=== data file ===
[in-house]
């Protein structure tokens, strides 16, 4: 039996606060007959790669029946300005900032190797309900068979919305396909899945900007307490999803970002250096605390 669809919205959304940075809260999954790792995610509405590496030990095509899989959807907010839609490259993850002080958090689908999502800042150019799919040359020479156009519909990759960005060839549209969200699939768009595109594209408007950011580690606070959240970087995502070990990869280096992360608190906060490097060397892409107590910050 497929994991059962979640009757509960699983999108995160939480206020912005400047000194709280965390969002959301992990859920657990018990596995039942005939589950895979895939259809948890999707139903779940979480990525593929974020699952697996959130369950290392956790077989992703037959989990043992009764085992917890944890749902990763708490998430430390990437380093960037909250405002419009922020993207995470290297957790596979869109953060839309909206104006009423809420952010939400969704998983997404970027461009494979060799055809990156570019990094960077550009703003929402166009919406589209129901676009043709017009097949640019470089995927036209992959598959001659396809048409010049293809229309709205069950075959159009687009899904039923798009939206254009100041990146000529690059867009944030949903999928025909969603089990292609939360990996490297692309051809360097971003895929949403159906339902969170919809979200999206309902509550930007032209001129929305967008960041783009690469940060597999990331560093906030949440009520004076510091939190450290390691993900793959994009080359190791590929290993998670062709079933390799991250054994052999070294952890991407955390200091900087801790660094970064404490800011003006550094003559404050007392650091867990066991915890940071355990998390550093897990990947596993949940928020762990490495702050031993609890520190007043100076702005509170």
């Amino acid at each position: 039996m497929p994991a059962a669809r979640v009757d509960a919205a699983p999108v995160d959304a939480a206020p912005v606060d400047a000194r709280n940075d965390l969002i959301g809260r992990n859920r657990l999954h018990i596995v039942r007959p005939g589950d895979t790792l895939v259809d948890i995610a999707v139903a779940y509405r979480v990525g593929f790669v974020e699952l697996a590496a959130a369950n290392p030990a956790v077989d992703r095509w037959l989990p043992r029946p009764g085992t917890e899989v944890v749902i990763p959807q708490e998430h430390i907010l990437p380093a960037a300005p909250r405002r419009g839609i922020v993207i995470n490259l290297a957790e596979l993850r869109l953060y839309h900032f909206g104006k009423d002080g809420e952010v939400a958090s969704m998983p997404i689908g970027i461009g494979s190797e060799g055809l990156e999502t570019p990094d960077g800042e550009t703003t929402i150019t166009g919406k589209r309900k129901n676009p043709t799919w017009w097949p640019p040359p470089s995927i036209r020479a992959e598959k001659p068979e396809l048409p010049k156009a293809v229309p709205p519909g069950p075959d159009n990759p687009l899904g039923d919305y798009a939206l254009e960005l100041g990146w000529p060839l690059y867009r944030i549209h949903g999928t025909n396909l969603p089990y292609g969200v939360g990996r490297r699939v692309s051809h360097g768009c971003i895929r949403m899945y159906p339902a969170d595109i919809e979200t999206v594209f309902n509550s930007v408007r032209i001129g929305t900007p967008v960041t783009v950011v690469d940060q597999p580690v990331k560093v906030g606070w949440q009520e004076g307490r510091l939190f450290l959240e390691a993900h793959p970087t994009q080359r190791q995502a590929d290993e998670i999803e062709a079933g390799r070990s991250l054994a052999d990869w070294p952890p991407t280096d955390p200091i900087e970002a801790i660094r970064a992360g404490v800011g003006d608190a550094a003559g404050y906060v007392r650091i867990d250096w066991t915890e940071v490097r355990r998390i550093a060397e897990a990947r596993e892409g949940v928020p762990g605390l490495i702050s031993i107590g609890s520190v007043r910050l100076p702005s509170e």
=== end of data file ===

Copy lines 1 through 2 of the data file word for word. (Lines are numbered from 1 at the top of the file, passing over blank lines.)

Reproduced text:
[in-house]
């Protein structure tokens, strides 16, 4: 039996606060007959790669029946300005900032190797309900068979919305396909899945900007307490999803970002250096605390 669809919205959304940075809260999954790792995610509405590496030990095509899989959807907010839609490259993850002080958090689908999502800042150019799919040359020479156009519909990759960005060839549209969200699939768009595109594209408007950011580690606070959240970087995502070990990869280096992360608190906060490097060397892409107590910050 497929994991059962979640009757509960699983999108995160939480206020912005400047000194709280965390969002959301992990859920657990018990596995039942005939589950895979895939259809948890999707139903779940979480990525593929974020699952697996959130369950290392956790077989992703037959989990043992009764085992917890944890749902990763708490998430430390990437380093960037909250405002419009922020993207995470290297957790596979869109953060839309909206104006009423809420952010939400969704998983997404970027461009494979060799055809990156570019990094960077550009703003929402166009919406589209129901676009043709017009097949640019470089995927036209992959598959001659396809048409010049293809229309709205069950075959159009687009899904039923798009939206254009100041990146000529690059867009944030949903999928025909969603089990292609939360990996490297692309051809360097971003895929949403159906339902969170919809979200999206309902509550930007032209001129929305967008960041783009690469940060597999990331560093906030949440009520004076510091939190450290390691993900793959994009080359190791590929290993998670062709079933390799991250054994052999070294952890991407955390200091900087801790660094970064404490800011003006550094003559404050007392650091867990066991915890940071355990998390550093897990990947596993949940928020762990490495702050031993609890520190007043100076702005509170």